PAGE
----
Light Designer's Goals
Lighting design is a more subtle element of a theatre production than those you have encountered thus far. Until you specifically look for shifts in light or how the light is effecting your perception of a scene, you might not have any conscious awareness of the lighting. The goals of the lighting designer can be divided into five major categories.
1. Selective visibility: the lighting designer makes the stage visible to the audience; he also selects what should be seen and what should not be seen at any point in the play.
2. Establish time and place: although lights are more subtle than the scenery and costumes in giving the location of the play, lights can also provide important information such as time of day, season of the year, or places like a city, desert, or forest.
3. Influence mood: lights are an important tool for creating the mood of a production. Simply shifting the color or intensity of the lights will change the emotional quality of a scene. Consider how you feel on a dark, gray day in March versus a bright, sunny day in July. Consider how sunsets or moonlight effect your mood. Look at the two examples of the same set with two different light cues.
4. Reinforce style: lighting designers can either create an illusionistic effect by simulating real light sources like the sun or chandeliers -- called motivational lighting -- or a highly stylized effect by lighting the stage in a way that could not possibly come from "real" sources.
5. Visual rhythm or movement: the lighting designer is important in establishing the rhythm of a production: he determines how lights change from scene to scene, within scenes, and into intermission and the end of the play. Use of lights will encourage or discourage applause at the end of musical numbers, scenes, or acts, for example.
Light Designer's Tools
Like the other designers, a lighting designer has both artistic and practical tools. However, the properties of light are distinctly different from the elements of design used by scene designers and costumers.
Artistic properties of light:
1. Intensity means how much light is given off by a single lighting instrument. This is determined both by the wattage of the bulb and the setting of a dimmer, which works much like a dimmer switch you might have at home.
2. Color of the light is determined by a piece of gelatin, or gel, placed in a metal frame and attached in front of the lens of the lighting instrument. Lighting designers always use colored gel because a bare instrument gives off very harsh light that will wash out details of stage objects, including actors' faces.
3. Direction or angle of light means where the light is placed in relation to the stage action. To preserve the 3 dimensional effect of stage objects, which appear 3D to us largely because of ambient light, several lighting instruments are used. The key light is the major source or light while 2 or more fill lights are placed at different angles to light stage objects and actors from all sides. Lights can be placed to any side of the stage and are named according to their relationship to the stage: top light, back light, side light, or front light, for example.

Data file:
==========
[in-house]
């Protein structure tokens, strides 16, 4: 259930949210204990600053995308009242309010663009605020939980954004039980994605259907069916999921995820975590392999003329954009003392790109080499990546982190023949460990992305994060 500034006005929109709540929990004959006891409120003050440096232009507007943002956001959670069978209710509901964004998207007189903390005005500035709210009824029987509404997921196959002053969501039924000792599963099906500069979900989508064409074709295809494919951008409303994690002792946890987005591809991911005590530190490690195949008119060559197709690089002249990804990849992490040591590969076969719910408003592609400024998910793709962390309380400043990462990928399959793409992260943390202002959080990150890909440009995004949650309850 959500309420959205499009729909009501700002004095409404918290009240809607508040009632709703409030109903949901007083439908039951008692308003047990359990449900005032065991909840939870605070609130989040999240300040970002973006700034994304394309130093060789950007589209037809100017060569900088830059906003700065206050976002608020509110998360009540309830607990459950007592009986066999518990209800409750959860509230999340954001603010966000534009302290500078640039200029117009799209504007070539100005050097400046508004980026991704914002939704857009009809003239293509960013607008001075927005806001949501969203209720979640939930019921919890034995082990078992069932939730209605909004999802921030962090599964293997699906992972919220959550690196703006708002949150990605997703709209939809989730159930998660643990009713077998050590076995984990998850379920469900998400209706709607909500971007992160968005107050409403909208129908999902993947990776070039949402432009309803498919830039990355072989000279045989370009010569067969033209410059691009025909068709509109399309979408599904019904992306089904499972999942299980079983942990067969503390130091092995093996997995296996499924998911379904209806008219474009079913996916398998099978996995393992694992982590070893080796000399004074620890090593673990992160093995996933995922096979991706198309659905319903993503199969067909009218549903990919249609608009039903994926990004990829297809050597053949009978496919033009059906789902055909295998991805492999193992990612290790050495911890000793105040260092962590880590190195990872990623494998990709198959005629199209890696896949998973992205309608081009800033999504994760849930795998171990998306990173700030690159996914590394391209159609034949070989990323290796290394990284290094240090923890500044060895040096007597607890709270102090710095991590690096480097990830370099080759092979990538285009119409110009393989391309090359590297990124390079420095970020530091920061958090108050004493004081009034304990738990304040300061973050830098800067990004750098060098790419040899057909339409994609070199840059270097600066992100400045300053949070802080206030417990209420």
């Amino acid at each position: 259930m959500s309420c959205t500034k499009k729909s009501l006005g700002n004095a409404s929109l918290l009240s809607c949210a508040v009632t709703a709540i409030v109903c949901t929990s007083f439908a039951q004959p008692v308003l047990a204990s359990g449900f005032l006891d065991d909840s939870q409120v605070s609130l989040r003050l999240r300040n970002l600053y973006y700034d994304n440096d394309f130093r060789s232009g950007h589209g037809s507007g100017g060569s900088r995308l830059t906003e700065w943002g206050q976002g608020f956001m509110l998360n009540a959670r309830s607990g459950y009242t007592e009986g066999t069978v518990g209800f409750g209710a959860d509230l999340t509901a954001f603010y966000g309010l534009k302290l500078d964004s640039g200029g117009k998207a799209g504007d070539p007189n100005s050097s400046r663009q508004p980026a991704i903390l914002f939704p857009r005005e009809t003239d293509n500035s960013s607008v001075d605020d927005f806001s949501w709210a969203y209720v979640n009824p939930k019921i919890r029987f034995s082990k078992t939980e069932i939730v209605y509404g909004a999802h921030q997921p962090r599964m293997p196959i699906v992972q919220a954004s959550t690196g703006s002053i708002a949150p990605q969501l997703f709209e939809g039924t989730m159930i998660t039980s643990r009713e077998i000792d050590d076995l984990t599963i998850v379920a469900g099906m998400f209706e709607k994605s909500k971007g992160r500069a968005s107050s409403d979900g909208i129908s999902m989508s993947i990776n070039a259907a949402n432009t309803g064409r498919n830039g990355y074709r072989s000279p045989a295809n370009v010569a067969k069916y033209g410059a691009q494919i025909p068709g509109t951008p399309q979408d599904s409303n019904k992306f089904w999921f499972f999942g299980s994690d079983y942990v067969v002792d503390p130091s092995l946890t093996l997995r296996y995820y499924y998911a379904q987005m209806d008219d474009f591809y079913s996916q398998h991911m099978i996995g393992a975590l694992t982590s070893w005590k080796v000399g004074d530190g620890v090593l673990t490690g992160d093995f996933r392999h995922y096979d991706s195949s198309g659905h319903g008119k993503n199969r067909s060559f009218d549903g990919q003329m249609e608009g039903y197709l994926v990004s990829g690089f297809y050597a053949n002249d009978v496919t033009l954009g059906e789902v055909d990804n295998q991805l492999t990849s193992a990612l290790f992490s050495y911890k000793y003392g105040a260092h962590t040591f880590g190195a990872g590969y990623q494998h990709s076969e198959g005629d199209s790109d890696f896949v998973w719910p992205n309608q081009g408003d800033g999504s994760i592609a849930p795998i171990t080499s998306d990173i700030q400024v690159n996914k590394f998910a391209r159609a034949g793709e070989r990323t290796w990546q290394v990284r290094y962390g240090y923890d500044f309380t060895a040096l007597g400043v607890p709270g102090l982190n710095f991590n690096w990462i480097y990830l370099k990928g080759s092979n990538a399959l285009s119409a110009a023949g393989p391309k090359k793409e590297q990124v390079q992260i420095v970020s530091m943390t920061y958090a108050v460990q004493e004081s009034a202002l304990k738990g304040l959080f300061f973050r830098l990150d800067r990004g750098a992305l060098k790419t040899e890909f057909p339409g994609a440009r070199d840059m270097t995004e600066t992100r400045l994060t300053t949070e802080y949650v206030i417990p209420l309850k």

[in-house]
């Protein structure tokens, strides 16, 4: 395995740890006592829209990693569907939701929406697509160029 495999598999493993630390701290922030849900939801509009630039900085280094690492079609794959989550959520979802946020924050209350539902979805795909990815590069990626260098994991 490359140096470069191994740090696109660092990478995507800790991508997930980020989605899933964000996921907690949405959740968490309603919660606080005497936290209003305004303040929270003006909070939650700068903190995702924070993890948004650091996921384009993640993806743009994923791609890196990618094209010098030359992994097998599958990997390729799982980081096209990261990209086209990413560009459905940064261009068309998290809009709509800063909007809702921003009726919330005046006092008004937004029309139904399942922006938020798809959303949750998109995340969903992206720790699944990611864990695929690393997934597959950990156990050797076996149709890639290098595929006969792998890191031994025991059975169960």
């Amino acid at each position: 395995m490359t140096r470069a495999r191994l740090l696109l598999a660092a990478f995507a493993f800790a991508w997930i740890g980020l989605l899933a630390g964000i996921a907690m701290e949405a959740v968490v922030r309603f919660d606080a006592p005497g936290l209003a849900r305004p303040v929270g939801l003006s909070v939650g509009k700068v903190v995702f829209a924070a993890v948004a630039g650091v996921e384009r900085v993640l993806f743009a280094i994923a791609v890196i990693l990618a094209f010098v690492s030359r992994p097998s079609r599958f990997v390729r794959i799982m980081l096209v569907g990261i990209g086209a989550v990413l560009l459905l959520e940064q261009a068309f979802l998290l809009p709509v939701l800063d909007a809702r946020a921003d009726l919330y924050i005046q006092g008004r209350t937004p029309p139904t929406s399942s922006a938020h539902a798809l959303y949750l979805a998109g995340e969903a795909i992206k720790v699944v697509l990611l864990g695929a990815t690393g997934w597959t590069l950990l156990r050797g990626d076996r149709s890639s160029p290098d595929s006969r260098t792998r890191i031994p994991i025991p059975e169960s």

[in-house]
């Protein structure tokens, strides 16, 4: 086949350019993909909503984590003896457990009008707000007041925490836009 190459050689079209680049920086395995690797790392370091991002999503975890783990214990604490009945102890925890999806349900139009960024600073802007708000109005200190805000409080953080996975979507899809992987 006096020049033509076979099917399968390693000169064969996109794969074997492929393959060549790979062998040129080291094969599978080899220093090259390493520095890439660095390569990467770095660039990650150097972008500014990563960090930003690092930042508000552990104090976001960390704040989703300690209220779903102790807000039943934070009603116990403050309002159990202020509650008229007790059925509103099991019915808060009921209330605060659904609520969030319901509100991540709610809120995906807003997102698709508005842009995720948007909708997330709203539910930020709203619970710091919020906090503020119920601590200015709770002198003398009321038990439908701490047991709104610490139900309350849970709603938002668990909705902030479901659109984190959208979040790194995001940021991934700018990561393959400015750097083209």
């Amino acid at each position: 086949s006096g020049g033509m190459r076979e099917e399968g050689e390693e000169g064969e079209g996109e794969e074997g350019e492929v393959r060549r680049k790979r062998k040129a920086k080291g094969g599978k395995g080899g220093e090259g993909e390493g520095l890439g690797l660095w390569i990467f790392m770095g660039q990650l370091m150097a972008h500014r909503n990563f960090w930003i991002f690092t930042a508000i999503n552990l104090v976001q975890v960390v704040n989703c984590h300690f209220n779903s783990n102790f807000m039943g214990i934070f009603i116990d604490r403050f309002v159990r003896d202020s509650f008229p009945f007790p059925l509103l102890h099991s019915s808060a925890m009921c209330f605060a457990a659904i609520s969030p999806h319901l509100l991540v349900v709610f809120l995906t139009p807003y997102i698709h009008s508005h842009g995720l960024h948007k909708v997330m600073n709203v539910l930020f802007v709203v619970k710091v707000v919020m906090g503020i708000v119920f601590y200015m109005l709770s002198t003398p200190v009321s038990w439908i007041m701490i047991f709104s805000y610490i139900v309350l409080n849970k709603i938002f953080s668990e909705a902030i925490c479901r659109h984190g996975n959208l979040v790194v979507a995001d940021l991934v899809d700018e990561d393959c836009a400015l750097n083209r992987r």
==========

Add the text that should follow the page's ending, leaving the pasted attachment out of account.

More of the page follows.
4. The distribution or shape of light refers to where on the stage the light falls. Some types of lighting instruments give off a more diffuse light, whereas other instruments have a beam that can be focused and/or shaped with shutters built into the barrel, helping the designer with selective visibility. Another way to shape the light beam is by placing a metal cutout in front of the light; these cutouts are called gobos or patterns. They might be used to project foliage or cloud patterns, for example.
5. The movement of light is created by shifts of light over time. Lights rarely remain static for an entire scene, instead they are likely to shift subtlely as the mood of the play changes or as the actors move from one area of the stage to another. Dimmersare used to control the movement of light. Designers almost always want lights to fade in or fade out or cross fade; the last of which means to move slowly from one set of lights on at a certain intensity to a different set at a different intensity.
Light Designer's Practical Tools
The light designer's practical tools include the various kinds of lighting instruments, gels, gobos, cables, dimmer boards, and a knowledge of the circuits in the theatre and electricity generally.
Most important are the lighting instruments themselves, which fall into three basic types: spotlights, floodlights, and strip- lights.
1. There are several types of spotlights, all of which share the cone shaped beam that defines a spotlight, but each of whgich has different capabilities. Most familiar are follow spots, which are operated manually and throw an intense, focused beam of light and are usually used to "follow" an actor or singer. An ellipsoidal spotlight is also an intense light that can be focused tightly; unlike the follow spot, its beam may be shaped and it is usually static. The fresnel is the least sharply focused of the spotlights and has little ability for adjustment; its lamp slides within the barrel to adjust the hot spot in the center of the beam.
2. Floodlights throw light over a broad area and can not be focused. They may be used to light a background or large stage areas. Lamps may be as bright as 2000 watts. The most typical floodlight used on stage is the scoop.
3. Striplights are typically used either as footlights
or to throw lights across a drop or cyclorama. Typically striplights
come in 6 foot sections, each containing 12 lights that may be operated
together or independently. They are used to send strips of light
comparatively short distances. Often they are gelled in multiple
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